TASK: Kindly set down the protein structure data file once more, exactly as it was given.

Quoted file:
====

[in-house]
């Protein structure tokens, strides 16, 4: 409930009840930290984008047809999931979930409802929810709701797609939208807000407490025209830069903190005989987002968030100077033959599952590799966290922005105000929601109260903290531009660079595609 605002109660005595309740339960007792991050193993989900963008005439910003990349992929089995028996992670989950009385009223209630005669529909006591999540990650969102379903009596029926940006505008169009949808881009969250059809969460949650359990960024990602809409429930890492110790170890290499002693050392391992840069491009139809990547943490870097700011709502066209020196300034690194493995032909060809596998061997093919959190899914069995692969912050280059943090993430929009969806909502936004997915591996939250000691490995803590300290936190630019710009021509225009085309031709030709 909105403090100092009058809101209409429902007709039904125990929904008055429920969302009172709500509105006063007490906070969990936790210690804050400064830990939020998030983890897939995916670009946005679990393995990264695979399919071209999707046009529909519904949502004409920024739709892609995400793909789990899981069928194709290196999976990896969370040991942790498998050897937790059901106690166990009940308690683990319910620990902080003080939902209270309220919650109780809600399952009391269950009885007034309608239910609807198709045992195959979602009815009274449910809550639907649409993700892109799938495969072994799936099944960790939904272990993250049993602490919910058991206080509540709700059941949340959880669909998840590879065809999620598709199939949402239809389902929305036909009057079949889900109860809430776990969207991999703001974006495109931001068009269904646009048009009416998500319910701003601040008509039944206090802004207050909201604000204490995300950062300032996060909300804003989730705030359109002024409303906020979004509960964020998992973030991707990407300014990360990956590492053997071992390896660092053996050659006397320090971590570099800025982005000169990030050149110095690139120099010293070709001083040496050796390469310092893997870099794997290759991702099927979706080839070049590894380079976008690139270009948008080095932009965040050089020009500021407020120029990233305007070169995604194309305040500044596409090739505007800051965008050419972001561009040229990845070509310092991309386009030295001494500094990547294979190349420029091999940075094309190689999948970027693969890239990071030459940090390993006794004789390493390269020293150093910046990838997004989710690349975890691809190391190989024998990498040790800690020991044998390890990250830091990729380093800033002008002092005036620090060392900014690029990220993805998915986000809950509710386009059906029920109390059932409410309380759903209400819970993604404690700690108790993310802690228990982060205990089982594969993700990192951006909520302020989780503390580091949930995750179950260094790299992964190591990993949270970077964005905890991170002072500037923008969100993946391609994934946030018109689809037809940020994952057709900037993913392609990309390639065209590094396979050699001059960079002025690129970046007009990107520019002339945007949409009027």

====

[in-house]
């Protein structure tokens, strides 16, 4: 409930009840930290984008047809999931979930409802929810709701797609939208807000407490025209830069903190005989987002968030100077033959599952590799966290922005105000929601109260903290531009660079595609 605002109660005595309740339960007792991050193993989900963008005439910003990349992929089995028996992670989950009385009223209630005669529909006591999540990650969102379903009596029926940006505008169009949808881009969250059809969460949650359990960024990602809409429930890492110790170890290499002693050392391992840069491009139809990547943490870097700011709502066209020196300034690194493995032909060809596998061997093919959190899914069995692969912050280059943090993430929009969806909502936004997915591996939250000691490995803590300290936190630019710009021509225009085309031709030709 909105403090100092009058809101209409429902007709039904125990929904008055429920969302009172709500509105006063007490906070969990936790210690804050400064830990939020998030983890897939995916670009946005679990393995990264695979399919071209999707046009529909519904949502004409920024739709892609995400793909789990899981069928194709290196999976990896969370040991942790498998050897937790059901106690166990009940308690683990319910620990902080003080939902209270309220919650109780809600399952009391269950009885007034309608239910609807198709045992195959979602009815009274449910809550639907649409993700892109799938495969072994799936099944960790939904272990993250049993602490919910058991206080509540709700059941949340959880669909998840590879065809999620598709199939949402239809389902929305036909009057079949889900109860809430776990969207991999703001974006495109931001068009269904646009048009009416998500319910701003601040008509039944206090802004207050909201604000204490995300950062300032996060909300804003989730705030359109002024409303906020979004509960964020998992973030991707990407300014990360990956590492053997071992390896660092053996050659006397320090971590570099800025982005000169990030050149110095690139120099010293070709001083040496050796390469310092893997870099794997290759991702099927979706080839070049590894380079976008690139270009948008080095932009965040050089020009500021407020120029990233305007070169995604194309305040500044596409090739505007800051965008050419972001561009040229990845070509310092991309386009030295001494500094990547294979190349420029091999940075094309190689999948970027693969890239990071030459940090390993006794004789390493390269020293150093910046990838997004989710690349975890691809190391190989024998990498040790800690020991044998390890990250830091990729380093800033002008002092005036620090060392900014690029990220993805998915986000809950509710386009059906029920109390059932409410309380759903209400819970993604404690700690108790993310802690228990982060205990089982594969993700990192951006909520302020989780503390580091949930995750179950260094790299992964190591990993949270970077964005905890991170002072500037923008969100993946391609994934946030018109689809037809940020994952057709900037993913392609990309390639065209590094396979050699001059960079002025690129970046007009990107520019002339945007949409009027």